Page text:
OUR GREAT MINDS

    by Bruce Lantz

    Measuring The Safety of North American Tankers

    The abundance of liquid natural gas produced in Canada is raising the demand for export and increased movement; tankers are gaining in popularity and in policy, and are proving their worth in safety.

    As the Canadian oil and gas industry seeks attractive offshore markets, the thirst for profit is being played out against the backdrop of mounting environmental concerns about the safety of more tankers carrying oil or liquefied natural gas (LNG) along the nation’s coastlines.

    Annually, 80 million tons of oil are shipped off Canada’s East and West coasts with, on any given day, 180 vessels of more than 500 tons gross tonnage operating in waters under Canadian jurisdiction. The numbers are expected to increase exponentially as new markets, especially for LNG, are sought, and with the likely approval of the Northern Gateway pipeline to Kitimat, British Columbia, the doubling of Kinder Morgan’s line to Vancouver, and TransCanada’s Energy East pipeline to Saint John, New Brunswick. By 2020, the partial switch from nuclear to gas in Europe’s power sector in the aftermath of the 2011 Fukushima nuclear disaster in Japan is expected to lead to an increase in annual gas consumption of 20–40 bcm. And declining domestic production, mainly in the United Kingdom and the Netherlands, will lead to a 27 percent increase in gas imports by 2020.

    Producers and shippers say transporting product by tanker is safe, considering the volumes moved. Not so say the environmentalists, who use past tanker disasters to predict more of the same for the future and seek a moratorium on all shipments. That doesn’t sit well with industry players like Bill Streeper of Fort Nelson, BC, who has owned and operated several oil and gas companies since 1975, and now also serves as mayor of his community.

    “According to Seaspan, there have been no incidents with tankers out of Vancouver,” he said, adding that outlawing single-hull tankers in favor of their double-hull counterparts has been an improvement, “and navigation is better now than it was five years ago.”

    Double-hull tankers have been required in Canadian waters since 2010, and experts stress the nation has an exemplary tanker safety record. The oft-mentioned 1989 Exxon Valdez disaster that spilled 40,000 tons of oil off the West Coast occurred with a single-hull vessel without a marine pilot aboard and without a tugboat escort, both required by Canadian law. The only significant spill off the West Coast in the past 20 years wasn’t tanker related. In 2006 the BC ferry Queen of the North sank with 240 tons of oil aboard.

    “We should have been shipping LNG already,” said Streeper. “We need to start from a position of how do we get there, and then work together to resolve any problems that come up.”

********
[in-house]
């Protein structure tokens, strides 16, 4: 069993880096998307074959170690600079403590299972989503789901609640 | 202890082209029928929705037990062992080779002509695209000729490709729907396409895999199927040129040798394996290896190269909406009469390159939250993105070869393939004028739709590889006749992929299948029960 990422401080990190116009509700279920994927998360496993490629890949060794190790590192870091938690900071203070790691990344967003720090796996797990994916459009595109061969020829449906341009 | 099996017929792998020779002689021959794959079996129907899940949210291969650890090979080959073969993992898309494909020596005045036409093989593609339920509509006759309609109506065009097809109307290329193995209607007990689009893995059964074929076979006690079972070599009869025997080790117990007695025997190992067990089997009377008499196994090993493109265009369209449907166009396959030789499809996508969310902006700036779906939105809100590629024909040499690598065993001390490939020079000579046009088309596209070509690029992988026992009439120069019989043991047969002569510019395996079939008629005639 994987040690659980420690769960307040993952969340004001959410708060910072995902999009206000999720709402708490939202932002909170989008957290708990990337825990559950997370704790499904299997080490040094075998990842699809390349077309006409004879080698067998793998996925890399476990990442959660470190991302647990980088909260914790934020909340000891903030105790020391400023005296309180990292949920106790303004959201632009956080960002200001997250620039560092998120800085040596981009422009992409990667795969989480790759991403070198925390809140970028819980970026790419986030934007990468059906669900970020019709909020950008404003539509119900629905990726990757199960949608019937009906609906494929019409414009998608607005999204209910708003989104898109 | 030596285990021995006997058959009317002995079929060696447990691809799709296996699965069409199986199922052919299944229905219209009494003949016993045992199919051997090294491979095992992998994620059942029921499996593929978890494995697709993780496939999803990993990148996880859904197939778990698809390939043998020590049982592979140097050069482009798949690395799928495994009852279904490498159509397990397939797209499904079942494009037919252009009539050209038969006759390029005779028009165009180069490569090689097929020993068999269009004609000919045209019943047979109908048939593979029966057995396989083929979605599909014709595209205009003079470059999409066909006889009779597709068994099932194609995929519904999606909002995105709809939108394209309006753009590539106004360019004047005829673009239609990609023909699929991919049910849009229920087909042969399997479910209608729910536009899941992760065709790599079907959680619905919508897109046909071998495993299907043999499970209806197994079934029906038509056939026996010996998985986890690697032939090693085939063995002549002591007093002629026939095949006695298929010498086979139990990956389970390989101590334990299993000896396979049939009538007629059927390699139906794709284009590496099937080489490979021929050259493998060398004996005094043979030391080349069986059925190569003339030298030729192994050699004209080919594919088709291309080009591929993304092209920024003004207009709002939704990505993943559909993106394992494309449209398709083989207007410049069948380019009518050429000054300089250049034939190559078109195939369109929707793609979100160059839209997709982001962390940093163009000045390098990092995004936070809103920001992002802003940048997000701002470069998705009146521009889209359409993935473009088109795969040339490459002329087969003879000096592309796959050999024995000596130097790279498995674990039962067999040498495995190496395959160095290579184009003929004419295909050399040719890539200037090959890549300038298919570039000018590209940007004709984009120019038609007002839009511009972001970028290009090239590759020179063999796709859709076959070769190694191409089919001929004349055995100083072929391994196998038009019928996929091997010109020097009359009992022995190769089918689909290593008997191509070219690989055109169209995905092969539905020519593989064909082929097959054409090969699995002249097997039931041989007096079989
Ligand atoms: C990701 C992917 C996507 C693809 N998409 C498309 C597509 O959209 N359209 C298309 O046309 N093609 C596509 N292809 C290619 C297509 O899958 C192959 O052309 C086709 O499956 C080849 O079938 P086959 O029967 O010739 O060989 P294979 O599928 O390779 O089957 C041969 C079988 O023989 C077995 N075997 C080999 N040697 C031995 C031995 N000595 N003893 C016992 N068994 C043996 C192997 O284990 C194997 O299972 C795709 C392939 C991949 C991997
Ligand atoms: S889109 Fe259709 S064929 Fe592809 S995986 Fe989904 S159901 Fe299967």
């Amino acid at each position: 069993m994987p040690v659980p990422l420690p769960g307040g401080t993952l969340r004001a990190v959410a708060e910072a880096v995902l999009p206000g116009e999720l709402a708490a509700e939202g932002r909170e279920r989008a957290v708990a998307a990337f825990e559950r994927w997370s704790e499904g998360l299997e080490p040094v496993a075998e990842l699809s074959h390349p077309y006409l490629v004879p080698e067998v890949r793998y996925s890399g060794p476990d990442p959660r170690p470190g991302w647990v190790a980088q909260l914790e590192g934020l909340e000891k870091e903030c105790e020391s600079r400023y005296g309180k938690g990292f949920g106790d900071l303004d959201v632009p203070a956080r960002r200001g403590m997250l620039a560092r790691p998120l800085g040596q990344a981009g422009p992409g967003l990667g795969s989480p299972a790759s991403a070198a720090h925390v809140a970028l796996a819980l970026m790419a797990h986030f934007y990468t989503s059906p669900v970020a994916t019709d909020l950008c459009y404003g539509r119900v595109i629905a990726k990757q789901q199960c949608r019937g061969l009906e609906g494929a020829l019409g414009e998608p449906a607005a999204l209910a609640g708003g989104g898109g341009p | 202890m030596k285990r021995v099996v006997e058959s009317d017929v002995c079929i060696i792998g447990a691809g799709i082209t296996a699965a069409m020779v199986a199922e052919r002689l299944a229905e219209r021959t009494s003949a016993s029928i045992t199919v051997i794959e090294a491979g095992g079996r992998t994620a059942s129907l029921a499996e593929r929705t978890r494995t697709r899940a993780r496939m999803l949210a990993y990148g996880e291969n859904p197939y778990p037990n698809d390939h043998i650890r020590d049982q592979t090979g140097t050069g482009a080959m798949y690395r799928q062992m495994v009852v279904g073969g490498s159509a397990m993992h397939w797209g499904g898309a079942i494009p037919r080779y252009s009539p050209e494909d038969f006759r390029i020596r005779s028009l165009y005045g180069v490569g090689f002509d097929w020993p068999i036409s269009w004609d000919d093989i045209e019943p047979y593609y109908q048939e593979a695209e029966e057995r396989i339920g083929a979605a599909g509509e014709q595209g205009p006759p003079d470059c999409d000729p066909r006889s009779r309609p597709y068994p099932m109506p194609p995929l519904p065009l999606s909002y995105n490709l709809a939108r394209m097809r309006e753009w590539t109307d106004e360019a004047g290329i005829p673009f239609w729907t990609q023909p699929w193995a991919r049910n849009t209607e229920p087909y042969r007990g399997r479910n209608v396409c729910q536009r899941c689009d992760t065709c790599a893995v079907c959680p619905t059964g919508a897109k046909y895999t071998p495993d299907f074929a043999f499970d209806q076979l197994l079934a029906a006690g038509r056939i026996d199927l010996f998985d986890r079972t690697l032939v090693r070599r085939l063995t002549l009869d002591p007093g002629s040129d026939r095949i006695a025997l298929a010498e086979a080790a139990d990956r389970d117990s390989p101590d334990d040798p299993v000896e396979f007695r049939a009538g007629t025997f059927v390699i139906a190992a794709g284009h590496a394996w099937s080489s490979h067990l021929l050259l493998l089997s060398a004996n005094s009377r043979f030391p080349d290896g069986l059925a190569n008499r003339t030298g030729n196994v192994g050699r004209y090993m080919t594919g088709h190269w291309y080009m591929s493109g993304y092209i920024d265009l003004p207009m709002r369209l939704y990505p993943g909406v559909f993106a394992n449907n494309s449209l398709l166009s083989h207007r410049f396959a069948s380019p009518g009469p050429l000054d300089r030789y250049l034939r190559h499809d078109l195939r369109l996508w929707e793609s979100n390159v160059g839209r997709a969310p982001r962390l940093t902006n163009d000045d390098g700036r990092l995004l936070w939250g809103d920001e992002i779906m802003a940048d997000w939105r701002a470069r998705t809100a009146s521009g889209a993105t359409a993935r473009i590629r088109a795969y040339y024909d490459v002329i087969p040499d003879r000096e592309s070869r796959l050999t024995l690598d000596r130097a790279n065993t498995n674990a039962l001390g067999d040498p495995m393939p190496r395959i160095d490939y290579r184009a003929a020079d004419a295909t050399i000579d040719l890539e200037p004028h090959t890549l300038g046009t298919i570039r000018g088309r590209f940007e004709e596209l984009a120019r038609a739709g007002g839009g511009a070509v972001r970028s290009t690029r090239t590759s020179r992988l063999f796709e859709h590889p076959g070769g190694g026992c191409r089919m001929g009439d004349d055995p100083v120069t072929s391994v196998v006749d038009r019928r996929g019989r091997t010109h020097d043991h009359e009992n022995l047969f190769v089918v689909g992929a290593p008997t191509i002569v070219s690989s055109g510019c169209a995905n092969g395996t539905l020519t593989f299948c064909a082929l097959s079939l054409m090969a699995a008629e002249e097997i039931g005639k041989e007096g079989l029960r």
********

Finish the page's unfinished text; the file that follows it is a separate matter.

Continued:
Ports are ramping up to handle an increase in demand on both coasts that’s expected if TransCanada’s Energy East pipeline goes through, if the Kinder Morgan and Northern Gateway pipelines reach BC’s west coast, and if the half-dozen LNG plants proposed for BC’s northern coast are approved.

    “Currently tankers and LNG carriers do not routinely call on the Port of Prince Rupert. However, we are, of course, preparing for continued growth and are always revising and updating our Practices and Procedures to be ready for future cargos,” said Michael Gurney, manager of Corporate Communications for the Prince Rupert Port Authority (PRPA).

    “The PRPA Practices and Procedures are currently undergoing a review and updating [that] will consider best practices established worldwide . . . Our commitment is to provide world-class safety, security, speed, and reliability when moving cargos of any kind. Our enhancement of practices and procedures in anticipation of handling liquid bulk products reflects this commitment.”

    Spurred by the BC government’s demand for improved tanker safety before it allows oil sands pipelines to the West Coast, Ottawa recently announced a new regime of safety measures. Backed by $120 million in federal funding, the measures include naming an expert panel to review tanker safety; requiring oil handling facilities to submit spill response plans to the government; furthering research into the behavior of diluted bitumen; conducting a study of whether or not the $1.3 billion available in various funds is enough to ensure taxpayers don’t have to cover costs associated with spills; and, designating Kitimat as a public port, which offers better traffic control and vessel safety.

    “We have an opportunity to ensure that our products, particularly oil and liquefied natural gas, reach world markets and command world prices,” said federal Natural Resources Minister Joe Oliver in making the announcement.

    “Our government knows that, to be an energy superpower, we need a world-class safety system for our waters,” concludes Oliver.

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